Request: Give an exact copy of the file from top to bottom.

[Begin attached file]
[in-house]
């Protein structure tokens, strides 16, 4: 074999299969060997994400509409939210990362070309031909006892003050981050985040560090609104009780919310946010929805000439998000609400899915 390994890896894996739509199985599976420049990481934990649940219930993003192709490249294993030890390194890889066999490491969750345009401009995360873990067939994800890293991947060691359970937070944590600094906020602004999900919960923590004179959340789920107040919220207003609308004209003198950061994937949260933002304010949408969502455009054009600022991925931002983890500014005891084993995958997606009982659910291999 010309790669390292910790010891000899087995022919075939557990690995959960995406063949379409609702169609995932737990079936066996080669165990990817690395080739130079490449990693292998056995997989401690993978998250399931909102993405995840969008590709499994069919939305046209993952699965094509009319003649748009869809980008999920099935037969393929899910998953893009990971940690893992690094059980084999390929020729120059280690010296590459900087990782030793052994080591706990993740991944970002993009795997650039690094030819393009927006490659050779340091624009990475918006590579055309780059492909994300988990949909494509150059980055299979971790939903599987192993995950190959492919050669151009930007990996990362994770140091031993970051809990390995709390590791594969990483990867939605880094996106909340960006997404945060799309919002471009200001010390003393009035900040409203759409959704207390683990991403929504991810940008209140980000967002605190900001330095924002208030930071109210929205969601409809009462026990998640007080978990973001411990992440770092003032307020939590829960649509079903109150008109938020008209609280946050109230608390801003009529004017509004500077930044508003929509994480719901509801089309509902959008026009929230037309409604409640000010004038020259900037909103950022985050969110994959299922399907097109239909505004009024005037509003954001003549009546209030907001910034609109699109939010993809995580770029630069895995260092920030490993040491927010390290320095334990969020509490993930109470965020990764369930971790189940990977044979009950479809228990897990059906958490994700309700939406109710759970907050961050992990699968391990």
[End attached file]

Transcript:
[in-house]
């Protein structure tokens, strides 16, 4: 074999299969060997994400509409939210990362070309031909006892003050981050985040560090609104009780919310946010929805000439998000609400899915 390994890896894996739509199985599976420049990481934990649940219930993003192709490249294993030890390194890889066999490491969750345009401009995360873990067939994800890293991947060691359970937070944590600094906020602004999900919960923590004179959340789920107040919220207003609308004209003198950061994937949260933002304010949408969502455009054009600022991925931002983890500014005891084993995958997606009982659910291999 010309790669390292910790010891000899087995022919075939557990690995959960995406063949379409609702169609995932737990079936066996080669165990990817690395080739130079490449990693292998056995997989401690993978998250399931909102993405995840969008590709499994069919939305046209993952699965094509009319003649748009869809980008999920099935037969393929899910998953893009990971940690893992690094059980084999390929020729120059280690010296590459900087990782030793052994080591706990993740991944970002993009795997650039690094030819393009927006490659050779340091624009990475918006590579055309780059492909994300988990949909494509150059980055299979971790939903599987192993995950190959492919050669151009930007990996990362994770140091031993970051809990390995709390590791594969990483990867939605880094996106909340960006997404945060799309919002471009200001010390003393009035900040409203759409959704207390683990991403929504991810940008209140980000967002605190900001330095924002208030930071109210929205969601409809009462026990998640007080978990973001411990992440770092003032307020939590829960649509079903109150008109938020008209609280946050109230608390801003009529004017509004500077930044508003929509994480719901509801089309509902959008026009929230037309409604409640000010004038020259900037909103950022985050969110994959299922399907097109239909505004009024005037509003954001003549009546209030907001910034609109699109939010993809995580770029630069895995260092920030490993040491927010390290320095334990969020509490993930109470965020990764369930971790189940990977044979009950479809228990897990059906958490994700309700939406109710759970907050961050992990699968391990």